To understand better this point about multiculturalism as a means of managing diversity, and the problems that it has created, let us look at how multicultural policies developed. Another of the myths that need challenging is the belief that European nations have become multicultural because minorities wished to assert their differences. The question of the cultural difference of immigrants has certainly preoccupied the political elites. It is not a question, however, that, until recently, has particularly engaged immigrants themselves.
The arrival in Britain in the late 1940s and the 1950s of large numbers of immigrants from India, Pakistan and the Caribbean, led, as we have already seen, to considerable unease within the political about the impact of such immigration upon national identity and cultural values. The migrants certainly brought with them a host of traditions and habits and cultural mores from their homelands, of which they were often very proud. But they were rarely concerned with preserving cultural differences, nor thought of it as a political issue. What inspired them was the struggle not for cultural identity but for political equality. And they recognized that at the heart of that struggle was the creation of a commonality of values, hopes and aspirations between migrants and indigenous Britons, not an articulation of unbridgeable differences.
The struggle for political and equality – the struggle against racism and unequal treatment – politicised a new generation of black and Asian activists and came to an explosive climax in the riots that tore through Britain’s inner cities in the late Seventies and early Eighties. The authorities recognized that unless minority communities were given a political stake in the system, their frustrations could threaten the stability of British cities. It was against this background that the policies of multiculturalism emerged. The state, at both national and local levels, pioneered a new strategy of drawing black and Asian communities into the mainstream political process.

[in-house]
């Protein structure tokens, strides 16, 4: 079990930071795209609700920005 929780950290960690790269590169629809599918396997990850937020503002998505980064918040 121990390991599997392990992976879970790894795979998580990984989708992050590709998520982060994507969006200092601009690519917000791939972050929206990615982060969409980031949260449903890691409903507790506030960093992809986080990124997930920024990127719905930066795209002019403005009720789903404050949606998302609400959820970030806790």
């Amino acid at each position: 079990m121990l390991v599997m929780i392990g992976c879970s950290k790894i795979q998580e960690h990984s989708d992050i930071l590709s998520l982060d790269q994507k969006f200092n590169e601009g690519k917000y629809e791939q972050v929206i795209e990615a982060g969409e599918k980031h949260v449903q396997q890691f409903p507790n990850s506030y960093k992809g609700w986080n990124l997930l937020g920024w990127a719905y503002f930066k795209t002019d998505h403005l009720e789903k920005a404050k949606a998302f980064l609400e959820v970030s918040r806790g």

At the heart of the strategy was a redefinition of both ‘racism’ and ‘equality’. Racism now meant, not simply the denial of equal rights, but the denial of the right to be different. And equality was defined not as possessing the same rights as everyone else, despite differences of race, ethnicity, culture or faith, but as possessing different rights, because of them.
In 2000, the Commission on the Future of Multi-Ethnic Britain, chaired by the political philosopher Bhikhu Parekh, published its report that famously concluded that Britain was a ‘community of comunities’ in which equality ‘must be defined in a culturally sensitive way and applied in a discriminating but not discriminatory manner’. The Parekh report has come to be seen as defining the essence of multiculturalism. But the arguments at its heart had emerged out of the response, two decades earlier, to the inner city riots.
To see the consequences of this approach, consider the case of Birmingham. In 1985, the Handsworth area of the city was rocked by riots. Blacks, Asians and whites took to the streets in protest against poverty, unemployment and, in particular, police harassment. In the violence that followed, two people were killed and dozens injured. It was almost the last flicker of the Eighties inner city conflagrations.
Twenty years later, in October 2005, another riot erupted in the area, in Lozells, next door to Handsworth. This time the fighting was not between youth and police but between blacks and Asians. An almost certainly untrue rumour that a Jamaican schoolgirl had been raped by a group of Asian men, led to a weekend of violence between the two communities, during which a young black man was murdered.